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A hundred million miracles are happening every day!
The novel is about Wang Chi-yang, an aging Chinese immigrant to San Francisco, and his trouble assimilating into American culture. The Lighter and Softer musical changes the focus to his son Ta's search for a bride.
The musical begins with Mei Li and her father Dr. Li's illegal arrival to San Francisco. Mei is in an arranged marriage with Sammy Fong, but he is already going steady with a showgirl at his nightclub, Femme Fatale Linda Low. Linda has left Sammy because she is frustrated he won't marry her. Trying to get out of the marriage with Mei, Sammy introduces the new arrivals to Master Wang whose son Ta, a university student, is single. Mei quickly falls for Ta but Ta falls for Linda during a group date. Linda sets her sights on him as her future husband. But then there's a third love interest, Helen Chao, Linda's Girl Next Door friend who is also in love with Ta...
Although not among the most well-known musicals by the song-writing duo, the stage and film productions are notable for having almost all-Asian casts. Flower Drum Song averts many negative tropes associated with Asians in American media during the 50s and 60s, including Me Love You Long Time, Mighty Whitey as seen in another Rodgers and Hammerstein musical, The King and I; and Yellowface, though not all actors were Chinese or Chinese-American.
Flower Drum Song contains examples of:
- Arranged Marriage: why Mei and her father are in America.
- Asian Airhead: Linda, the Ur Example.
- Betty and Veronica: Mei or Helen (Betty) and Linda (Veronica) to Ta.
- Breakaway Pop Hit: For all the covers "I Enjoy Being a Girl" receives, it seems a little unlikely that many people can name the musical it originated from, or even recognize it as a Rodgers and Hammerstein piece.
- But Liquor Is Quicker: In the novel Helen gets Ta drunk and sleeps with him.
- Chinese Launderer: the emcee at Sammy's club jokes about being one.
- Anime Chinese Girls
- Culture Clash: Master Wang gradually becomes more open to the mainstream American lifestyle most of his family members already accept. "The Other Generation" is about the generation gap.
- Cut Song: "My Best Love."
- Dream Ballet: Helen dances with Ta in one.
- Driven to Suicide: Helen in the novel.
- Drowning My Sorrows
- Drunken Song: Ta sings "Gliding Through my Memories" after Drowning His Sorrows.
- Fake Nationality: a good number of the cast members in the film and broadway performances are of Japanese descent. In the film, Madame Liang is played by Juanita Long Hall, who is Afro-American.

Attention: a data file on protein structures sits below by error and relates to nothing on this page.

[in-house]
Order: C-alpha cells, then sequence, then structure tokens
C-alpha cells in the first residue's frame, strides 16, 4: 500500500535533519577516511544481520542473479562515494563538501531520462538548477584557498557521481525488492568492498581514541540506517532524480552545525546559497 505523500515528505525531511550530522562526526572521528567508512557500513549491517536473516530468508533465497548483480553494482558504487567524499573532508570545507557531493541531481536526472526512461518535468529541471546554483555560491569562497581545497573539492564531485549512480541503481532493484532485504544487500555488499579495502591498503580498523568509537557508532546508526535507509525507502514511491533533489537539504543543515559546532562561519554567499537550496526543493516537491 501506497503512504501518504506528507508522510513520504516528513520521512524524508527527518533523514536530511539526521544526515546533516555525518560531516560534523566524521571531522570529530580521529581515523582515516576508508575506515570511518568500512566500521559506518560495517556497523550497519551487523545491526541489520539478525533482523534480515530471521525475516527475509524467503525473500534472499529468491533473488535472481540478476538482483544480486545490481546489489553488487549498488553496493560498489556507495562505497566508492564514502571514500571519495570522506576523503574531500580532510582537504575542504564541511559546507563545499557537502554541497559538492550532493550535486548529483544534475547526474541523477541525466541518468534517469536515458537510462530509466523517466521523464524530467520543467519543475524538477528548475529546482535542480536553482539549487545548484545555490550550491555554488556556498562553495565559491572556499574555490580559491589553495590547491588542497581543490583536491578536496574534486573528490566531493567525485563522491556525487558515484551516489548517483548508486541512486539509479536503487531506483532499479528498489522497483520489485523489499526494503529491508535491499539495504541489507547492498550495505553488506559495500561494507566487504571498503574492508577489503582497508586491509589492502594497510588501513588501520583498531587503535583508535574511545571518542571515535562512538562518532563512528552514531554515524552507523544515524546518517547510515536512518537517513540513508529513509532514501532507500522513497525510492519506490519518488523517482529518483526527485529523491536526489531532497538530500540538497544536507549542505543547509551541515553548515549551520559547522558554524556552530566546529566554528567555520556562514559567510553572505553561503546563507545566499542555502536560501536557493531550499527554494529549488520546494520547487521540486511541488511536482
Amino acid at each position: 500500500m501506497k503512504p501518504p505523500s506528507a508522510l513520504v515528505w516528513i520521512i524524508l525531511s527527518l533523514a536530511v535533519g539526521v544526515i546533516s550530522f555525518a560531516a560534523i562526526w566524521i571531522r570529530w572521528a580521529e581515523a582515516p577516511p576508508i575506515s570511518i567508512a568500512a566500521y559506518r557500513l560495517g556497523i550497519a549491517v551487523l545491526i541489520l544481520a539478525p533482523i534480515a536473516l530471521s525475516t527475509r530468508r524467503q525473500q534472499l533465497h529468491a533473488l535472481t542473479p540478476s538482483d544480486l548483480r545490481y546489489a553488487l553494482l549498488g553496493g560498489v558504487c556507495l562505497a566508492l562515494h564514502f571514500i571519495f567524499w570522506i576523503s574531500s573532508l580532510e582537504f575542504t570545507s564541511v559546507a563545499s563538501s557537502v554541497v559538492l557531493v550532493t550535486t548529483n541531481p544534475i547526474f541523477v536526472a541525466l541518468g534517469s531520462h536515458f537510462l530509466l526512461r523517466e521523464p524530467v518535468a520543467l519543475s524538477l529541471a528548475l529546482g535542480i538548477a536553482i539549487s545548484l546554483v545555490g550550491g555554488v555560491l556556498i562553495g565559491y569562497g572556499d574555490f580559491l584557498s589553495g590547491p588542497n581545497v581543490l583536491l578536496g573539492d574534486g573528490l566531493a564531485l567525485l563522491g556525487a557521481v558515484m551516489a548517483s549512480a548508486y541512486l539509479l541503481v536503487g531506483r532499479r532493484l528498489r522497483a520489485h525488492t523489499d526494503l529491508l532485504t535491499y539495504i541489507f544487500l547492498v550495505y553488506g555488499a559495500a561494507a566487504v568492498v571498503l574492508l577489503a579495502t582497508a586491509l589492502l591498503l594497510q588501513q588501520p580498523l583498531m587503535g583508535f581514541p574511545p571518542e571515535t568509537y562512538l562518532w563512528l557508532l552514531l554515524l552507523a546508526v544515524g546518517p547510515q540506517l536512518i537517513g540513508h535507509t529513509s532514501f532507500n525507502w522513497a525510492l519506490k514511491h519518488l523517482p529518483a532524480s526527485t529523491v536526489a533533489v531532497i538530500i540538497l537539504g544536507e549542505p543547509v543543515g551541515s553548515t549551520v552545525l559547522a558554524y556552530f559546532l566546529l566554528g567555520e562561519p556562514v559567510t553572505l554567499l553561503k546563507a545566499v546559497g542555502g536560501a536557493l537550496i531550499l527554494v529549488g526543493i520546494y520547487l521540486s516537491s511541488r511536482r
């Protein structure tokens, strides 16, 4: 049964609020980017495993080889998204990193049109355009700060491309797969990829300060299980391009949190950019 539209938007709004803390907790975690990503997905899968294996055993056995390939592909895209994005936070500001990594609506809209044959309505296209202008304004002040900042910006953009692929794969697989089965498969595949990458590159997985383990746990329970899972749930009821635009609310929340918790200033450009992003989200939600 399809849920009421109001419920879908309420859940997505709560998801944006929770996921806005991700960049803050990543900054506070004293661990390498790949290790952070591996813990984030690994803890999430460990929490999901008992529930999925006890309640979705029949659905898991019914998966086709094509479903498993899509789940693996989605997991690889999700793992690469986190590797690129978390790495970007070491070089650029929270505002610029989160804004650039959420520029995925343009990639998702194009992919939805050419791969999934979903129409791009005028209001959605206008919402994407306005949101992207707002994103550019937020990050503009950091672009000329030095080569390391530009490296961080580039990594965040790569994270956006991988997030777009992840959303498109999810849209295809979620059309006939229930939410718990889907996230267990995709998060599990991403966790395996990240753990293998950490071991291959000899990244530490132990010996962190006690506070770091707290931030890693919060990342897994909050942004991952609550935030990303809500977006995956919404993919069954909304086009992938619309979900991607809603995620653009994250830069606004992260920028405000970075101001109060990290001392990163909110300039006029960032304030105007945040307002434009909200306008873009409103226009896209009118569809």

- Femme Fatale: Linda.
- French Maid
- Girl Next Door: Helen in the musical and movie.
- Hey, It's That Guy!
- Juanita Long plays Madame Liang, but is more well-known for playing Bloody Mary in South Pacific.
- Patrick Adiarte, who plays Wang San, was also the crown prince in The King and I.
- Miyoshi Umeki was recommended to Rogers and Hammerstein as Mei Li after her work in Sayonara.
- Nancy Kwan plays Linda Low in the film. She had recently starred in The World Of Suzie Wong.
- Fans of Barney Miller and M*A*S*H will recognize Jack Soo (Sgt. Nick Yemana) as Sammy Fong.
- Hopeless Suitor: Helen.
- "I Am" Song: "I Enjoy Being a Girl"
- The Illegal: Mei and Dr. Li.
- The Ingenue: Mei Li, helped by the fact that she's a foreigner.
- Keep Circulating the Tapes: The movie did not come to DVD until 2006, seven years after Rodgers and Hammerstein movies started coming to DVD. Even the long-lost TV special Cinderella and the widely panned State Fair remake beat it to the punch.
- Lady in Red: Helen in her Qipao during the New Year's celebration, though she doesn't fulfill the Femme Fatale role in the film and musical.
- Lighter and Softer: the musical to the novel.
- Love Dodecahedron
- Modesty Towel: Linda during "I Enjoy Being a Girl" in the movie.
- Ms. Fanservice: Linda.
- Naked in Mink: evoked in the movie version of "I Enjoy Being A Girl."
- Parody: The fanfic Selleck Waterfall Sandwich is a parody of this movie.
- Qipao: many of the female characters wear a qipao at least once in the movie.
- Retool: The 2002 revival utilized a new libretto, in which Mei Li emigrates to America to escape Communism, and joins a theater troupe run by Wang Ta's father. This version didn't last on Broadway very long.
- Stylistic Suck: the costumes in "Gliding Through my Memories."
- Why Waste a Wedding?
- Woman in White: Helen in her Dream Ballet.